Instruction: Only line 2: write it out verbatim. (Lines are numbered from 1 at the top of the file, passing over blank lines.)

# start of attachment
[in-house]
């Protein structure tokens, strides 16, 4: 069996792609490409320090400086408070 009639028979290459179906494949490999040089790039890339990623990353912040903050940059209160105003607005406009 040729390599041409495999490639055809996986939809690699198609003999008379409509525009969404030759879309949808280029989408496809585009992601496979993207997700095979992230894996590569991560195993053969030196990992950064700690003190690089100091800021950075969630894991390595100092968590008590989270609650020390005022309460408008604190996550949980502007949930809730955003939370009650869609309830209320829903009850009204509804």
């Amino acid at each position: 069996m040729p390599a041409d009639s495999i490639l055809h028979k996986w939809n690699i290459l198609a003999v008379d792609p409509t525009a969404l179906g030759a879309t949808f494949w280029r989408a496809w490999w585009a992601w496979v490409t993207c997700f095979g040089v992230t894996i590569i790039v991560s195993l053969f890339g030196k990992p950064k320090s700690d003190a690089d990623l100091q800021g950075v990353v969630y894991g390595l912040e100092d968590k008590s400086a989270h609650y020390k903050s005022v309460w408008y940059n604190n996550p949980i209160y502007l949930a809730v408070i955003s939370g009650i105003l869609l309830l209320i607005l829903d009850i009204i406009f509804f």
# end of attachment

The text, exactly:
């Protein structure tokens, strides 16, 4: 069996792609490409320090400086408070 009639028979290459179906494949490999040089790039890339990623990353912040903050940059209160105003607005406009 040729390599041409495999490639055809996986939809690699198609003999008379409509525009969404030759879309949808280029989408496809585009992601496979993207997700095979992230894996590569991560195993053969030196990992950064700690003190690089100091800021950075969630894991390595100092968590008590989270609650020390005022309460408008604190996550949980502007949930809730955003939370009650869609309830209320829903009850009204509804």